DHS: 455 New COVID-19 Cases Confirmed On Monday

Percentage Of Positive Tests Falls Back To 7.6 After Spiking On Sunday

A man in a blue medical gown approaches a white SUV to administer a test
Members of the Wisconsin National Guard administer COVID-19 tests Tuesday, July 28, 2020, at Lake Geneva Middle School in Lake Geneva, Wis. Angela Major/WPR

New reports of COVID-19 cases are averaging at around 734 cases per day in Wisconsin, based on the latest data published by the state’s Department of Health Services.

DHS reported 455 new cases of the virus on Monday. One week ago, the seven-day average was 819 daily cases.

Monday’s new case total is the lowest that figure has been since August 3, when there were 404 new cases.

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It’s typical for the DHS to report lower numbers of COVID-19 cases on Mondays. Since the start of the pandemic, there have been 13 weeks in which Mondays are the weekday with the lowest case totals.

The latest figures bring the overall total of positive cases in Wisconsin to 66,196, according to the DHS. A total of 1,039 people in Wisconsin have died from COVID-19, with no new deaths reported on Monday.

According to DHS, 7.6 percent of all test results reported on Monday were positive for COVID-19, bringing the overall percentage of positive tests over the past seven days to 7.4. The previous seven-day period’s test-positive rate was 6 percent.

The percentage of positive cases is often read by public health officials as a measure of overall testing levels. A high rate could indicate that testing in the state is limited, and skewed toward those already flagged as potentially having the virus. A lower rate could indicate testing is more widespread.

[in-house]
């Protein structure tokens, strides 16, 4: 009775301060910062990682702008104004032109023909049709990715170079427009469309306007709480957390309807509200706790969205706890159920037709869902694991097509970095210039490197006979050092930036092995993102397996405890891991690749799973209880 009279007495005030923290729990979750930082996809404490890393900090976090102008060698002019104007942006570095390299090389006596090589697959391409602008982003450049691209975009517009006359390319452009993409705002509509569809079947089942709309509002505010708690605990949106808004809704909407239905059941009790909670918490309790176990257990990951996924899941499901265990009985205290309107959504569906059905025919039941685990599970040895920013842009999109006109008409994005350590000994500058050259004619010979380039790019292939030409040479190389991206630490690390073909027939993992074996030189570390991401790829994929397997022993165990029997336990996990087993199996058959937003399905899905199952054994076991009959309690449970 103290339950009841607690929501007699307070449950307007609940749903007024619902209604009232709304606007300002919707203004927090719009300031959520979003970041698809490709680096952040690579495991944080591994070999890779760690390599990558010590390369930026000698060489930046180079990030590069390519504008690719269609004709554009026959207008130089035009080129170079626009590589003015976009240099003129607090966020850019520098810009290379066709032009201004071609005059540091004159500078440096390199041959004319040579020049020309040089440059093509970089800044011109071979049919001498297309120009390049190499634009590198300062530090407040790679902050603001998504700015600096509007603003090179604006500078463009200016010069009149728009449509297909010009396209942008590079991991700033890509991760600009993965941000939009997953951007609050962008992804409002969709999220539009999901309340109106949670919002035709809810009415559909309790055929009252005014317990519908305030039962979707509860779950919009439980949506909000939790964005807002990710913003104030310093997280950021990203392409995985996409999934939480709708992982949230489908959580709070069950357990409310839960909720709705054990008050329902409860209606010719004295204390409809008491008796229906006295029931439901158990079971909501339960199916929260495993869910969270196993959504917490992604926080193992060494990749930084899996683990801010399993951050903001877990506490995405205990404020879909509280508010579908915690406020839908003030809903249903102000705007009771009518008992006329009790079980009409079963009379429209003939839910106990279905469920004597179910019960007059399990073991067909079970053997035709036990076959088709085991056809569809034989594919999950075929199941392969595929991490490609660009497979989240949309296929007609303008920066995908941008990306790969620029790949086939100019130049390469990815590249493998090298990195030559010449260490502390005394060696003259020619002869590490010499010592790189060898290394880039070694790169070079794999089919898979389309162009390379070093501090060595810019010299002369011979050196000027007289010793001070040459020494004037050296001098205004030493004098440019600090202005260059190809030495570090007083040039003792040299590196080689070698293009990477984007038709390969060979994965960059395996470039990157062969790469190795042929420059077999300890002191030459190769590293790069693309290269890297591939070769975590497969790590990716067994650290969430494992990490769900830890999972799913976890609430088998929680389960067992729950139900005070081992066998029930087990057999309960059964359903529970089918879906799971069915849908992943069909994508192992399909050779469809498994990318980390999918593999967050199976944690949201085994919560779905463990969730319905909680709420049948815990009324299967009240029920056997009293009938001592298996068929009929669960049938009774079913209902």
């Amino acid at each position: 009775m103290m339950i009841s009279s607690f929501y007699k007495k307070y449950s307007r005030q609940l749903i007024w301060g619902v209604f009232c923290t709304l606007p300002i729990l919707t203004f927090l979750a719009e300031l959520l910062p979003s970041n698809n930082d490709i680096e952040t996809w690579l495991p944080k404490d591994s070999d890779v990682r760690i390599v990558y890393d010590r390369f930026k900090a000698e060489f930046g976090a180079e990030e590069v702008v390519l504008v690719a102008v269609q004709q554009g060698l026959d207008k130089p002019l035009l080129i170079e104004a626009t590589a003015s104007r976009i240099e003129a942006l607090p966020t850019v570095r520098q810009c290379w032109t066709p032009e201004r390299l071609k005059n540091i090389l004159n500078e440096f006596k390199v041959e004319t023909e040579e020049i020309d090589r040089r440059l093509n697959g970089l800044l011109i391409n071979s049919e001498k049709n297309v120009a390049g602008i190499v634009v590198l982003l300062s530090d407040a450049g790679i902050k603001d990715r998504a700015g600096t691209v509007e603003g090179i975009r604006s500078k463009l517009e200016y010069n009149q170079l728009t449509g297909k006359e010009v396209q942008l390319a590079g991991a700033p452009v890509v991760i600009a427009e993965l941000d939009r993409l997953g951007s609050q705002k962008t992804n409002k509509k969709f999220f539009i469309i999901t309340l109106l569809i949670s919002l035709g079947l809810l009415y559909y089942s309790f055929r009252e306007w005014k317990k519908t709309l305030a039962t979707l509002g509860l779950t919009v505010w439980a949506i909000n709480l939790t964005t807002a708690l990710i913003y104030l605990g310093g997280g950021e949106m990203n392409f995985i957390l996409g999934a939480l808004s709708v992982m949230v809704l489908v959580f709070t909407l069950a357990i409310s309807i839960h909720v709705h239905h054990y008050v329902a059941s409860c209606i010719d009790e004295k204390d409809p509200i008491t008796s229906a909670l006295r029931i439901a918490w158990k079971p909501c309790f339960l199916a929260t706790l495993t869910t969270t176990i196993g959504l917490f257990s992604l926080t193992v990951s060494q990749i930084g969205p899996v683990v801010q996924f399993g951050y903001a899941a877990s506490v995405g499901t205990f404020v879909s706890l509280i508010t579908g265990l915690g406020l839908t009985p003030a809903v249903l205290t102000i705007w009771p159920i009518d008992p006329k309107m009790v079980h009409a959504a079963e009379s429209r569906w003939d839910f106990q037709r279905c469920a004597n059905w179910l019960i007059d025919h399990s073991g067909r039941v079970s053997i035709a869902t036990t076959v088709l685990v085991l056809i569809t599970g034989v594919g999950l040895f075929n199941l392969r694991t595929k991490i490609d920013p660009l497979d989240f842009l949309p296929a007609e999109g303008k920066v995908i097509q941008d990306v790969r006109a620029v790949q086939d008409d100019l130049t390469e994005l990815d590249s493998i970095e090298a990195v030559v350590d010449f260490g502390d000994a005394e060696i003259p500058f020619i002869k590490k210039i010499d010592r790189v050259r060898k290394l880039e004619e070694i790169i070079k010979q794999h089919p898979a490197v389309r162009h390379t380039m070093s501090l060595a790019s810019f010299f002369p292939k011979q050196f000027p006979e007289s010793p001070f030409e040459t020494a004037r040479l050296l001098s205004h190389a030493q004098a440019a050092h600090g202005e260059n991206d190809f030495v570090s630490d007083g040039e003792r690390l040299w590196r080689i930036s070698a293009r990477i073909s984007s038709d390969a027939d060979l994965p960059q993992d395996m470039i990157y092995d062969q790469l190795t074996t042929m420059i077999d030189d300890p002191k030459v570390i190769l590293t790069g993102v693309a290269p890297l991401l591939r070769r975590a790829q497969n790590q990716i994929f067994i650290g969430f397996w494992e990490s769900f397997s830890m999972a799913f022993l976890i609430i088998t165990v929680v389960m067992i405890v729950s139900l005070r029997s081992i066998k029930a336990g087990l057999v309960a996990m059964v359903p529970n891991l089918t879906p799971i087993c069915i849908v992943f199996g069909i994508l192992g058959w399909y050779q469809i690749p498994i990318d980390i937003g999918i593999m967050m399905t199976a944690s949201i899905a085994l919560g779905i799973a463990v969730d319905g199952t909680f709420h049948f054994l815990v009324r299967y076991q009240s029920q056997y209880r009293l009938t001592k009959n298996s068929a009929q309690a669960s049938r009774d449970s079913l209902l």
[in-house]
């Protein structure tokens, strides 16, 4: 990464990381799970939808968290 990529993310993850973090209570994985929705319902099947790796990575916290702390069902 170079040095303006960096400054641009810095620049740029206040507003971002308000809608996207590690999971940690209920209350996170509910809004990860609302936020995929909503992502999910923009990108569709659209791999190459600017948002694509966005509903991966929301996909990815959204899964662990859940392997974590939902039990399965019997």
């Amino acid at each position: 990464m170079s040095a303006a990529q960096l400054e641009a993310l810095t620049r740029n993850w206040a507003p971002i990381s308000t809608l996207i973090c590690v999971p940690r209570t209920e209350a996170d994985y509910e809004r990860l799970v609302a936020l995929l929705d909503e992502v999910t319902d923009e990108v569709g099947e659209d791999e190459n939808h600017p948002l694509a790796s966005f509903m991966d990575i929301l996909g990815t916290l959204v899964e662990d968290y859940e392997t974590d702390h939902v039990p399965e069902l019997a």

Changes in the test positivity rate can also speak to a virus’ spread, if the size and makeup of the testing pool stays consistent.

Wisconsin’s daily testing capacity — based on the availability of test supplies and adequate staffing — has grown from 120 available lab tests in early March to 27,898 as of Monday. The number of actual people with test results reported on Monday was 5,962.

Overall, DHS has recorded a total of 1,132,236 people’s test results over the course of the pandemic. 1,066,040 have tested negative.

COVID-19 activity varies heavily from county to county. The latest coronavirus activity data from DHS, released once per week each Wednesday, showed that 66 counties had a “high level” of coronavirus activity. Activity level designations are based on “burden,” or the number of new cases per a county’s population over a 14-day period, as well as whether there’s an upward or downward trend in new cases.

On Aug. 12, counties with the highest new case rates per 100,000 residents in the last two weeks included Marinette, Barron, Sawyer and Lafayette. The counties with the most significant upward trends included Oneida, Lafayette and Green.

There have been confirmed cases in all 72 of Wisconsin’s counties.


DHS still has a dashboard showing Wisconsin’s progress on gating criteria under the now-defunct Badger Bounce Back Plan. Those gating criteria would have been used to determine when it would be safe to begin reopening the state, prior to the state Supreme Court ruling that ended a statewide stay-at-home order. The state has never met all six of the criteria at once.

Two of the criteria are a statistically significant 14-day downward trend in COVID-like cases reported in emergency departments, and a similar downward trend for influenza-like cases in emergency departments. As of Monday, the state has seen a downward trend in COVID-like cases but has not seen the same trend in influenza-like cases.

According to DHS, 5,327 people have been hospitalized because of the virus as of Monday. That means at least 8 percent of people who have tested positive for the new coronavirus in the state have been hospitalized. DHS officials said they don’t know the hospitalization history of 22,362 people, or 34 percent.

Editor’s Note: Previous WPR reporting on the DHS’s daily COVID-19 updates featured the average daily rate of positive testing from the past seven days. Present and future reporting will no longer include that metric, but will instead highlight the overall percentage of positive tests from the past seven days.